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GROUP AND INTER GROUP PROCESS: GROUP
INFORMATION AND GROUP PROCESSES
Dishant Jojit James
Jnr MSc (Agri)
Dept. of Agricultural Extension
• A group is a unit of two or more people in
reciprocal communication and interaction
with each other.
• Group formation promotes discipline, loyalty,
group responsibility and group pressure
• Group member’s roles include knowledge
contributor, process observer, people
supporter, challenger, listener, mediator,
gatekeeper and take-charge leader.
• Definition: According to Bogardus
• “As a collection of people, two or more, who
have common objects of attention, who are
stimulating to one another and who have
common loyalty who participate in similar
• Webster’s Dictionary defines a group as “a
number of persons near, placed, or classified
1. FORMAL GROUP: Is one deliberately formed by the
organization to accomplish specific tasks and achieve goals.
• Examples of formal or work groups include departments,
projects, task force, committees and search teams to find a
2. INFORMAL GROUP: Is one which emerges over time
through the interaction of workers. Although the goals of
these groups are not explicitly stated, informal groups
typically satisfy a social or recreational purpose.
• Members of department who dine together occasionally
would constitute an informal group.
• Intergroup relation between two or more groups
and their respective members is often necessary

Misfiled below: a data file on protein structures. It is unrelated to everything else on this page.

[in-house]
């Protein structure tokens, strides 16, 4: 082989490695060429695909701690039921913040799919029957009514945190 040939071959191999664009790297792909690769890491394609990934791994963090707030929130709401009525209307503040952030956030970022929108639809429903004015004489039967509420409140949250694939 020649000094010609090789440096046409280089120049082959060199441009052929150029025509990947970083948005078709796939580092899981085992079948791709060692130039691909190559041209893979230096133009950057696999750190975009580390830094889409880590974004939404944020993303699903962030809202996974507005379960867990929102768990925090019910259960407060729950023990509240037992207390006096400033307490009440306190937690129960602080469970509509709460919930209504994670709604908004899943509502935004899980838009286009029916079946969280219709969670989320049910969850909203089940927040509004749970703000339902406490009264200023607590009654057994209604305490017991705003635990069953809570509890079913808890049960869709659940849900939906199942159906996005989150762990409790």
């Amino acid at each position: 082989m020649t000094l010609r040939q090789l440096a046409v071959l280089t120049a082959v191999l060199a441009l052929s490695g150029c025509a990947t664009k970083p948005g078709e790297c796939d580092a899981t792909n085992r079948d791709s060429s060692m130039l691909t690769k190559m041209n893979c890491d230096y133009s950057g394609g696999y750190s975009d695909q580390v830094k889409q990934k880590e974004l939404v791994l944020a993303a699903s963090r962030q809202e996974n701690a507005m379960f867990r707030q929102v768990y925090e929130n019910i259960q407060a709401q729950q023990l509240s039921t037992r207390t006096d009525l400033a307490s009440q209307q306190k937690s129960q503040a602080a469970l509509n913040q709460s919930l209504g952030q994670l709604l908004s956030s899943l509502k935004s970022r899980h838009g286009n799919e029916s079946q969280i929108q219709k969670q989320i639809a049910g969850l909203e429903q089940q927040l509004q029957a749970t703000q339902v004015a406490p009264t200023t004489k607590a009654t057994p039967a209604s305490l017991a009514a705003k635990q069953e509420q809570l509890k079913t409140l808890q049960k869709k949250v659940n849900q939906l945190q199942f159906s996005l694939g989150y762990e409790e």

to complete the work required to operate a
business. Many times, groups inter-relate to
accomplish the organization’s goals and
• According to Thomas(1976) Intergroup behaviour,
or the way groups interact with other groups, is
best examined in terms of the frequency and
interaction type the groups engaged in.
Intergroup process in HRD
1.Horizontal strain: Involves competition
Example: sales versus production
2. Vertical strain: Involves competition between
Example : union versus management,
foreman versus middleman.
Improving the quality of intergroup
relations in an organization
• Superordinate goals
• Intergroup team development
• Reducing the need for intergroup conflicts
• Resource allocation process should be fair.
Group process refers to how an organization's
members work together to get things done.
Group process refers to what happens within
groups including communication, decision
making, leadership, motivation and
cohesiveness, norms, roles, power and control
dynamics, synergy, social loafing or free
riding, social facilitation effect etc.
• Group Cohesiveness:
Group cohesiveness refers to extent to which members of the
group are attracted towards each other demonstrated
through unity in the group, conformity to the norms of the
group and willingness to continue in the group.
The concept of synergy has been derived from biology that
refers to an interaction of two or more substances that
generates an outcome which is different from the individual
addition of the substances.
• Social loafing or free riding:
Tendency of individuals to reduce their effort or contribution
in the group situation.
• Social facilitation effect:
Phenomenon in which individual's performance improves or
deteriorates in presence of others.
• Group process can occur from within the group,
outside of the group and anytime of year.
• Effective organizations take a close look at how
members work together, which roles they fill and
whether members are contributing equally.
• Through group process, observation and analysis
can help identify problems early, thus alleviating
the need for a major overhaul as the year
Questions to ask yourself as you begin
observing a group.
• Who talks? For how long? How often?
• At whom do people look when they speak?
• Who talks after whom? Who interrupts whom?
• What style of communication is used (assertions,